AFTER just three days the Hutton Inquiry has thrown up enough conflicting evidence to satisfy every conspiracy theorist in the land. A quick glance at the headlines of the British newspapers shows that there is something for every shade of opinion in the evidence given so far about the BBC's role in the Kelly affair. It is unlikely, however, that anything more authentic will surface than the tape recording of the conversation Dr Kelly had with Susan Watts, the BBC's Newsnight reporter, a couple of days after Andrew Gilligan first suggested that No 10 Downing Street had played a part in sexingup the government dossier which included the claim that Iraq was capable of launching a missile with weapons of mass destruction within 45 minutes of an order being given. In his evidence to the House of Commons Select Committee, Dr Kelly tried to give the impression that Mr Gilligan's report could not have been based on briefings by him. Two sections of the long, rambling conversation between Susan Watts and Dr Kelly are directly relevant to Gilligan's claim that his report was based on what Dr Kelly had told him. The first recalled an earlier conversation they had had together:
SW: What intrigued me and which made, prompted me to ring you was the quotes on the Today programme about the 45 minutes part of the dossier.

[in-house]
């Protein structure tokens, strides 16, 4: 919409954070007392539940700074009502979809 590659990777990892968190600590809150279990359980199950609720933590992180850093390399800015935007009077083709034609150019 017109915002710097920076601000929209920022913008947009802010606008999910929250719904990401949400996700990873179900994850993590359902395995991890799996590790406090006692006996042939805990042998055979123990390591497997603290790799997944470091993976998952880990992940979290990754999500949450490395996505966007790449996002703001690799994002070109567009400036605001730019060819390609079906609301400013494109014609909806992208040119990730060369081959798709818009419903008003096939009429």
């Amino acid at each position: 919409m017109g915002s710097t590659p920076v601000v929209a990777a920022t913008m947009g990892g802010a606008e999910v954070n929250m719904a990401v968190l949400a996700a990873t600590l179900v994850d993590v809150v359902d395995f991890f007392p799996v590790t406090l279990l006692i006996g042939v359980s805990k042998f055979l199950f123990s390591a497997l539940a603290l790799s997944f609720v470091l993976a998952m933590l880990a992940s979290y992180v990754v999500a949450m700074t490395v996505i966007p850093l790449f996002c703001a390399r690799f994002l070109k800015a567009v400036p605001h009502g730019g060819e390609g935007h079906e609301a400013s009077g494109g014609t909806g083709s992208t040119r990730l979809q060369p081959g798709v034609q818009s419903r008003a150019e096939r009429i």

DK: Yep. We spoke about this before, of course.
SW: We have.
DK: You know my views on that.
SW: Yes, I've looked back at my notes and you were actually quite specific at that time I may have missed a trick on that one but...(both laugh)...You were more specific than the source on the
Today programme not that that necessarily means that it's not one and the same person but, um, in fact you actually referred to Alastair Campbell in that conversation. DK: Er, yep, yep, with you.
The second section of the conversation followed after various other topics had been touched on:
SW: Just back momentarily on the 45 minute issue, I'm feeling like I ought to explore that a little bit more with you, um, er, so would it be accurate then, as you did in that earlier conversation, to say that it was Alastair Campbell himself who... DK: No I can't. All I can say is the No 10 Press Office. I've never met Alastair Campbell so I can't. But I think Alastair Campbell is synonymous with that Press Office because he's responsible for it.
These passages show Dr Kelly's tendency to shade his statements from one occasion to another; but there can be no doubt from them that he believed that Alastair Campbell (or others acting for him) played an important role in the preparation of the dossier and the prominence given to the 45 minutes threat from Iraq. It is odd, therefore, that in her evidence yesterday Ms Watts said that she believed that Mr Campbell was not personally involved. Dr Kelly's words to her on two occasions suggest that he thought he was responsible. Ms Watts also complained that pressure had been put on her by the BBC management to agree that her interviews confirmed Mr Gilligan's Today report. Given the words used by Dr Kelly that is hardly surpising. At the same time, I have to admire Ms Watts' independence and courage, even if it seems somewhat misplaced.